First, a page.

All of this brings me back to the Gompertz Law of human mortality. The Gompertz Law is already an extraordinarily fair statement: no one escapes mortality, which becomes exponentially more probable in old age. But if you subscribe to my idea of time progressing relative to itself (of life being composed of “lifetimes”), then the consequence of the Gompertz Law is an almost extreme level of fairness. Look at it this way: about 96% of people survive to age 48 (the beginning of the “eighth lifetime”), but only 4% make it to age 96 (the end of the eighth lifetime). If you try to come up with an equation for probability of survival vs. number of lifetimes lived, you get an almost absurd exponential within an exponential within an exponential.
Saturday, August 15, 2009
He concludes (I'm taking an excerpt, read the whole thing by clicking on the links):
my own view is that veganism is a kind of harmless and in many ways sweet eccentricity (who can get mad about people who love animals?), but it crosses the line into a moral error insofar as people think it is morally obligatory or morally superior to non-vegan lifestyles.But, he is a liberal, at Chicago via UT. He is used to some abuse.
I expect stating this plainly will open me up to lots of abuse, but since vegans do not, as far as I can see, have any arguments that can appeal to shared background attitudes, they probably have no choice. As A.J. Ayer noticed long ago, "It is because argument fails us when we come to deal with pure questions of value, as distinct from questions of fact, that we finally resort to mere abuse."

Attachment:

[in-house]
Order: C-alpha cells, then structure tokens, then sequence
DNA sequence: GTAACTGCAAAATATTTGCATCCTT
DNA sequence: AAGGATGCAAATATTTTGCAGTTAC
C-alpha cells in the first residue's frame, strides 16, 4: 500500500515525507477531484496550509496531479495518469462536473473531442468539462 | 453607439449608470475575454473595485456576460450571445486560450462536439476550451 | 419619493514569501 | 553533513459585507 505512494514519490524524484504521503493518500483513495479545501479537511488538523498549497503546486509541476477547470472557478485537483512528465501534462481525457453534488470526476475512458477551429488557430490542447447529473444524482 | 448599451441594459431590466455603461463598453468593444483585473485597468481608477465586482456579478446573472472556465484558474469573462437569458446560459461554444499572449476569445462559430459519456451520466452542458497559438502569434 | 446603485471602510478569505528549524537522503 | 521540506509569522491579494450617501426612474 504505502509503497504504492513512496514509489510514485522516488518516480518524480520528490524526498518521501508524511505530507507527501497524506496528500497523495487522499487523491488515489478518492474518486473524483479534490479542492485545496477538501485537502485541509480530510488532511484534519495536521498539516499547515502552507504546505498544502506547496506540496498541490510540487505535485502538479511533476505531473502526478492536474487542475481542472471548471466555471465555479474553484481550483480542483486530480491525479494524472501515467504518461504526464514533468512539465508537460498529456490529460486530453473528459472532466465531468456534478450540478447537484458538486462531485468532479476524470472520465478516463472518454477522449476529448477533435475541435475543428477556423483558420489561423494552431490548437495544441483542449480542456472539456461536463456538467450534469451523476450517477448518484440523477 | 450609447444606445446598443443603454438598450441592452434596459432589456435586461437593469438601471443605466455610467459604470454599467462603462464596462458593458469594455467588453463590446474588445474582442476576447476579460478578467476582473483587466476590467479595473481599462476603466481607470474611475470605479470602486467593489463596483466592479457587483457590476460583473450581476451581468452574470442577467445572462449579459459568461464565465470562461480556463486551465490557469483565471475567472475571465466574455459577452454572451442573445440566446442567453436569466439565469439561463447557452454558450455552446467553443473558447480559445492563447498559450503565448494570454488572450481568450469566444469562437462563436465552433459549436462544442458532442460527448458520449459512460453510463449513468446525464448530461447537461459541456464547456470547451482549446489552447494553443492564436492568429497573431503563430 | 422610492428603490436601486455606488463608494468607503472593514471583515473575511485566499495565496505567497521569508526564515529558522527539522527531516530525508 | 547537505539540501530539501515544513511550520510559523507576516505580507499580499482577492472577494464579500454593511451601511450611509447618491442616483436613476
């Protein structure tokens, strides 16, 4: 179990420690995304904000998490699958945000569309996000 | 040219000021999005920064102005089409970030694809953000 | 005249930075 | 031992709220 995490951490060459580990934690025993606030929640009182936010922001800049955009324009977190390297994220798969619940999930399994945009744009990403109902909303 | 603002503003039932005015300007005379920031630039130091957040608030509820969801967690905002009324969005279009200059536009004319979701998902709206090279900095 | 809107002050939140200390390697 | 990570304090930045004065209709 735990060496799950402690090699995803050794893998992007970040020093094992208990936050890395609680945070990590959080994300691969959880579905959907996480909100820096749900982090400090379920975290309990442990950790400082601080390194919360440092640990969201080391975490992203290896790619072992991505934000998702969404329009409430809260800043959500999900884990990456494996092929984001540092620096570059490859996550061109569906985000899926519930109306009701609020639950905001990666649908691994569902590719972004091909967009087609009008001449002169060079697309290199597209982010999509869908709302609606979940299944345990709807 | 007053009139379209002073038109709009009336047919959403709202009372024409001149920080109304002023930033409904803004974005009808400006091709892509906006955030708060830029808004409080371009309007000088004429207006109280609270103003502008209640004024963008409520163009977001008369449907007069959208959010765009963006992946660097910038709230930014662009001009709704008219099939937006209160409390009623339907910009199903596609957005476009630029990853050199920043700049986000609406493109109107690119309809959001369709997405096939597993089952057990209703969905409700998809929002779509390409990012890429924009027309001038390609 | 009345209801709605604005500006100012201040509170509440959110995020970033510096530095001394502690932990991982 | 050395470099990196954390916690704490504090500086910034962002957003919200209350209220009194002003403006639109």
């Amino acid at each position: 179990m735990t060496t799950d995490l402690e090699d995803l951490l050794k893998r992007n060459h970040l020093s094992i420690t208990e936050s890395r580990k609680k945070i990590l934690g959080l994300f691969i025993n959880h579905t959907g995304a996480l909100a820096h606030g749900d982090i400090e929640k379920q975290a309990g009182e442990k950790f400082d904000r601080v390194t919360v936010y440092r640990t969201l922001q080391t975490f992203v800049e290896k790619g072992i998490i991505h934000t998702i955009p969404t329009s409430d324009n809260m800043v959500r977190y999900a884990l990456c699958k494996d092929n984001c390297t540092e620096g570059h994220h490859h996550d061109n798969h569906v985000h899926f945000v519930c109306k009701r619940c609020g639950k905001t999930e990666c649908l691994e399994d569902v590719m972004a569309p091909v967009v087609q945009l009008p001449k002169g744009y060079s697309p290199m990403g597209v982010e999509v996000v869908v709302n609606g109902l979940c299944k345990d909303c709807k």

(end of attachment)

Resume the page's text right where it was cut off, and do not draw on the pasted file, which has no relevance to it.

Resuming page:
The overall point, those who do not have arguments that can appeal to shared background attitudes, have only abuse to argue with. Combined with the triumph of value ethics, every disagreement becomes a proof of moral failing in those one disagrees with, rather than a disagreement.
Interesting to consider.
Friday, August 14, 2009
It goes back to business schools. I had a friend in the early 80s who expressed his unhappiness that to continue in his then area of choice he needed to find a plant and close it to demonstrate toughness. He needed to sacrifice the careers and lives of hundreds of employees to have a resume item. He noted that probably more than 75% of plant closings at that time in the 1980s were not justified – they were betrayals of worker loyalty for modest personal profit for the managers closing them at the expense of the corporate entity and the loyal employees.
It is no surprise that after about thirty years of this type of treatment, older workers tend to lack loyalty and younger workers (often their children) see loyalty as foolish. That is one of the gifts that elite MBA schools and management consultants have given modern America – an erosion of loyalty. That same experience has bled out into consumer relationships.